Language Variation, Cultural Models, Social Systems
Ed. by Kristiansen, Gitte / Dirven, René
Series:Cognitive Linguistics Research [CLR] 39
Aims and Scope
A union of Cognitive Linguistics and Sociolinguistics was bound to happen. Both proclaim a usage-based approach to language and aim to analyse actual language use in objective ways.
Whereas Sociolinguistics is by nature on the outlook for language in its variety, CL can no longer afford to ignore social variation in language as it manifests itself in the usage data. Nor can it fail to adopt an empirical methodology that reflects variation as it actually occurs, beyond the limited knowledge of the individual observer. Conversely, while CL can only benefit from a heightened sensitivity to social aspects, the rich, bottom-up theoretical framework it has developed is likely to contribute to a much better understanding of the meaning of variationist phenomena.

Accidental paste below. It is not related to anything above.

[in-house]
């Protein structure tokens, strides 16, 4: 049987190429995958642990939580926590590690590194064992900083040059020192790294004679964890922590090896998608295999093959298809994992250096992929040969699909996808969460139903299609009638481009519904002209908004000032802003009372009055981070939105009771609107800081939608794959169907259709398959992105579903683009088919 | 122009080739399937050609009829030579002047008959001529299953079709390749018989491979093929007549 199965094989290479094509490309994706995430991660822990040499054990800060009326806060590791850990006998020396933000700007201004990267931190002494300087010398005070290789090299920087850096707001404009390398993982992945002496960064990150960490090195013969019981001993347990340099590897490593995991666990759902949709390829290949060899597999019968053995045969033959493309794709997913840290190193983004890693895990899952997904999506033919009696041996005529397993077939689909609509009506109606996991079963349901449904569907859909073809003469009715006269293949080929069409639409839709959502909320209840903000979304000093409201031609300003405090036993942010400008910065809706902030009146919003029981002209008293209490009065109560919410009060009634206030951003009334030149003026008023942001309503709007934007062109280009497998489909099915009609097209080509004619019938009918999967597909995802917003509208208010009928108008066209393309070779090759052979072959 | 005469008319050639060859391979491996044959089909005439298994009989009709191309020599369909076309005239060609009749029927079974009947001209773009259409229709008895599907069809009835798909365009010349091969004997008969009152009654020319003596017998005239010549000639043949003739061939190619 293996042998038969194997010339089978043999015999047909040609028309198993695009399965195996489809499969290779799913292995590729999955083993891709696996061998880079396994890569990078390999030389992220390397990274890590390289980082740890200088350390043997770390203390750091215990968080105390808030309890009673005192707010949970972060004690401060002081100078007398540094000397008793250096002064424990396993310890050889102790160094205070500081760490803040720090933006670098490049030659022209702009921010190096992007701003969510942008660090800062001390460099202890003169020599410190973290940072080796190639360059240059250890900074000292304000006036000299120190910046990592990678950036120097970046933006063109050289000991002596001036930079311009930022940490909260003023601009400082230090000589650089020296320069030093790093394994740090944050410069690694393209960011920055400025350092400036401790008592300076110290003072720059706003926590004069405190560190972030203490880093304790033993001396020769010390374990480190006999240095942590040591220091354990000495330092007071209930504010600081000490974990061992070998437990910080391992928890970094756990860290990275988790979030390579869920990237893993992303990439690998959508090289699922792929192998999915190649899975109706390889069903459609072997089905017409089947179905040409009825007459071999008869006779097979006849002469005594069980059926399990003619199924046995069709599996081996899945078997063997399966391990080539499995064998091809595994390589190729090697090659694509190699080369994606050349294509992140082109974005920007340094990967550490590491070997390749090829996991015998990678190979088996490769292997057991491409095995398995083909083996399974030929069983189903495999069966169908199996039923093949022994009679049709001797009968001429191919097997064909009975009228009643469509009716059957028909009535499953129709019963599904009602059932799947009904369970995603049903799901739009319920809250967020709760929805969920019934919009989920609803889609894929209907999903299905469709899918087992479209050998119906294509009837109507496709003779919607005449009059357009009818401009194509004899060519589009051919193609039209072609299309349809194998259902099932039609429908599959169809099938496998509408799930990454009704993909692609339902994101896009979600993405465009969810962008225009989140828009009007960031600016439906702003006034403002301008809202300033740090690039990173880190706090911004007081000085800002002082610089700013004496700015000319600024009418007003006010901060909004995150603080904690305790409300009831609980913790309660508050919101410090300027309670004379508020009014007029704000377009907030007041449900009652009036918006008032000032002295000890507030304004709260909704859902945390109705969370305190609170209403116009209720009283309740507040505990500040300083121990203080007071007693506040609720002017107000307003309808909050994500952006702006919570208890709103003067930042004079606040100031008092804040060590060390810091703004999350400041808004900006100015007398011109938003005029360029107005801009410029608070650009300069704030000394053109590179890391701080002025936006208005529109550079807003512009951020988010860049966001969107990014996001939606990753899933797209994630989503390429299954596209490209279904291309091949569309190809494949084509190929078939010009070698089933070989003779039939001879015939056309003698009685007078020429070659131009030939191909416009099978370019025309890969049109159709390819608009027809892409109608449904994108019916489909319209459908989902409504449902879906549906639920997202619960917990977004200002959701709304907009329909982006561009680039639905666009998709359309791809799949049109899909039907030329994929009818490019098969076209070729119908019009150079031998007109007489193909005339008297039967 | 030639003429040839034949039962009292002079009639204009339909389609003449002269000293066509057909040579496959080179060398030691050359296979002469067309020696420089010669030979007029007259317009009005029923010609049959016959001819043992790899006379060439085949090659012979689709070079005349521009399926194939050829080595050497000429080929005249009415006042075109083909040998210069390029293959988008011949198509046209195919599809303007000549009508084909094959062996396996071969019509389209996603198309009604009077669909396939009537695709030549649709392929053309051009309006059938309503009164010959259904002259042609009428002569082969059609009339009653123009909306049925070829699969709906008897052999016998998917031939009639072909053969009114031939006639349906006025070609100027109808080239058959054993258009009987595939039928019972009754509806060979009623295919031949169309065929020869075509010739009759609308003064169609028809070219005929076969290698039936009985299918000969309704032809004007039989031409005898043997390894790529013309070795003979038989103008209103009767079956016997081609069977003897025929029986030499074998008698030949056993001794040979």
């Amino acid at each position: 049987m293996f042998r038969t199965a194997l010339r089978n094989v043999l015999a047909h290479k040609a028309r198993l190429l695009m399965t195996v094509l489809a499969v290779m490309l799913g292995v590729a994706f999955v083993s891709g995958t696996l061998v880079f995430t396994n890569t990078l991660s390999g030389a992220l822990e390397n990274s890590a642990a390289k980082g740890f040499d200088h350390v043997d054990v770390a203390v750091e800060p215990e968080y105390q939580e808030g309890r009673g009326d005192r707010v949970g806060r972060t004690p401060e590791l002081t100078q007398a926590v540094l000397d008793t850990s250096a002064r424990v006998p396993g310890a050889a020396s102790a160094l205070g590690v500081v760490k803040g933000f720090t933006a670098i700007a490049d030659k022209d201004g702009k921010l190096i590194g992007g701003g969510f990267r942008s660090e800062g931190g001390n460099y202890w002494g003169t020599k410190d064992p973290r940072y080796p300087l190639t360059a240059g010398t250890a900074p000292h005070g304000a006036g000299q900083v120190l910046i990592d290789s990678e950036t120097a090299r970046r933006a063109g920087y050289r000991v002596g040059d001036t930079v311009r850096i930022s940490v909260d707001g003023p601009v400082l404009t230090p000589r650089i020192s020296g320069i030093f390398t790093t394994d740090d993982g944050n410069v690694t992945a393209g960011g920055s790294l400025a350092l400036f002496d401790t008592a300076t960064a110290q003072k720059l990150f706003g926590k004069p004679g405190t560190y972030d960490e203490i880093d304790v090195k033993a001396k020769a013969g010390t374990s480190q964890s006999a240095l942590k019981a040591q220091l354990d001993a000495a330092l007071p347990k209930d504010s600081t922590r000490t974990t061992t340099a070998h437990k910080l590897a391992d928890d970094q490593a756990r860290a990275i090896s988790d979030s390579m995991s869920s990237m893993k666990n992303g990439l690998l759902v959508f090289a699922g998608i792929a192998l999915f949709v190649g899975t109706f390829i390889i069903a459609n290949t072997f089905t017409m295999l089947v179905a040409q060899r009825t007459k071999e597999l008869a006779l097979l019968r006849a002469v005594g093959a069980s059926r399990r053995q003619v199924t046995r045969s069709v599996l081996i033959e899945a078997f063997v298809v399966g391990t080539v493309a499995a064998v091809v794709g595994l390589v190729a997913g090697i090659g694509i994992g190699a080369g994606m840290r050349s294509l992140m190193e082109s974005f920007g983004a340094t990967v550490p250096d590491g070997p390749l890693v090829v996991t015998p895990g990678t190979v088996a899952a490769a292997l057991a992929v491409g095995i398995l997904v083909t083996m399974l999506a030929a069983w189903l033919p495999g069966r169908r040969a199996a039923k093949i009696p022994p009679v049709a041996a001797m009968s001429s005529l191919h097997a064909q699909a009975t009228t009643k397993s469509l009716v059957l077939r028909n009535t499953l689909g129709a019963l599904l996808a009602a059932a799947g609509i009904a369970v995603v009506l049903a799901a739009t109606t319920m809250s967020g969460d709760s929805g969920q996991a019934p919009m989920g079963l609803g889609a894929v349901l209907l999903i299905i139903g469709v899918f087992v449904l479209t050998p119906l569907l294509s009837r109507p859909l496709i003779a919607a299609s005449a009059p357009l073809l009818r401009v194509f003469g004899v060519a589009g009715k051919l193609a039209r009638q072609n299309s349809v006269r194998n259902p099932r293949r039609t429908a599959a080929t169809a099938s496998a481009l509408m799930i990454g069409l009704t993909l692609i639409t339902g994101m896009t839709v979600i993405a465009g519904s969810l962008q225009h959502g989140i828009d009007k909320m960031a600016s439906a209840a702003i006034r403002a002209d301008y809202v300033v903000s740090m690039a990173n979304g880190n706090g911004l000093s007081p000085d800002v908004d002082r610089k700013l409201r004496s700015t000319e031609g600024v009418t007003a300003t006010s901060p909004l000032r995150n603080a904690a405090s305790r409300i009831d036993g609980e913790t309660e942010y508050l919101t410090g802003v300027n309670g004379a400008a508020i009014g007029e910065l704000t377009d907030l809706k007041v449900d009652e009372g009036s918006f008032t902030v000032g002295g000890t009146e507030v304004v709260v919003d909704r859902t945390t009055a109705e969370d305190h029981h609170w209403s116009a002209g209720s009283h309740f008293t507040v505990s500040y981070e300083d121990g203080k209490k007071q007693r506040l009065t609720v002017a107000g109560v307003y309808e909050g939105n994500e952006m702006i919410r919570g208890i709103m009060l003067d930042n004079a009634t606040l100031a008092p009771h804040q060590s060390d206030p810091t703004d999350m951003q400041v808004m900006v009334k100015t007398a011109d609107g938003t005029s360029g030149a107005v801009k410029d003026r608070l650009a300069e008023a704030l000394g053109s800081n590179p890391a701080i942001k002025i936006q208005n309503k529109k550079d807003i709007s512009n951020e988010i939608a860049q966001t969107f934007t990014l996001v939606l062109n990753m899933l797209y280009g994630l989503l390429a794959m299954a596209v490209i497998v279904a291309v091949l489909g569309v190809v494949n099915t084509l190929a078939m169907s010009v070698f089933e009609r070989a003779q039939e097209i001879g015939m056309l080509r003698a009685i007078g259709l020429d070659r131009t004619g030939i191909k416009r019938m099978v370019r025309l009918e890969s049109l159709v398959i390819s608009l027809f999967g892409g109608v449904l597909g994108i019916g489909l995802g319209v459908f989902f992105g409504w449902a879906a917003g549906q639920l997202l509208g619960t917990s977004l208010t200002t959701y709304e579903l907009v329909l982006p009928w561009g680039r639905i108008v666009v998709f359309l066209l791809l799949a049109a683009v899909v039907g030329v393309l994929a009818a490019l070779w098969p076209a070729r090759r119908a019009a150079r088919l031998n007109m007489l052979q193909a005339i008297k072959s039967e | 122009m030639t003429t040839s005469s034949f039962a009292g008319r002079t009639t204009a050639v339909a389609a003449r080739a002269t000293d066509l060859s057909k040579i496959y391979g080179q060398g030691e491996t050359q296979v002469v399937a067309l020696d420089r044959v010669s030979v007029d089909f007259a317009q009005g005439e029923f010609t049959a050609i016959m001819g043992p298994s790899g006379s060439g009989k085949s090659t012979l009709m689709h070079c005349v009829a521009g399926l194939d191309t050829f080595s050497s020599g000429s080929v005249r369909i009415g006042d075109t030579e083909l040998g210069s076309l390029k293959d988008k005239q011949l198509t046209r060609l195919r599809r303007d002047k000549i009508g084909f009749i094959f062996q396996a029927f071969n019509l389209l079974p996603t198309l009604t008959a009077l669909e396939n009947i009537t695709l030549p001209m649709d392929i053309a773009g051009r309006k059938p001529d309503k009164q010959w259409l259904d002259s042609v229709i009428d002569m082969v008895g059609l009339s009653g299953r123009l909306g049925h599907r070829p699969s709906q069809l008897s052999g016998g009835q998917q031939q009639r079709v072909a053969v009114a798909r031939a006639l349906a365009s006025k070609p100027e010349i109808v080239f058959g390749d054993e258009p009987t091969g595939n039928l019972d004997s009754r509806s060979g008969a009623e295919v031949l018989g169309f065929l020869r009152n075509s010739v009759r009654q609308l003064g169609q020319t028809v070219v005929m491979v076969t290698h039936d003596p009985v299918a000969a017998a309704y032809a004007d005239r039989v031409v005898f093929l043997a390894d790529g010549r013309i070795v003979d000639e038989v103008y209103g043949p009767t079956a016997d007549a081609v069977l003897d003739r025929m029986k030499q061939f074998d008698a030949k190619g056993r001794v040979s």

The volume brings together fifteen chapters written by prominent scholars testifying of rich empirical and theoretizing research into the social aspects of language variation. Taking a broad view on Cognitive Sociolinguistics, the volume covers three main areas: corpus-based research on language variation, cognitive cultural models, and the ideologies of sociopolitical and socio-economic systems.
- viii, 545 pages
- DE GRUYTER MOUTON
- Type of Publication:
- Cognitive Linguistics; sociolinguistics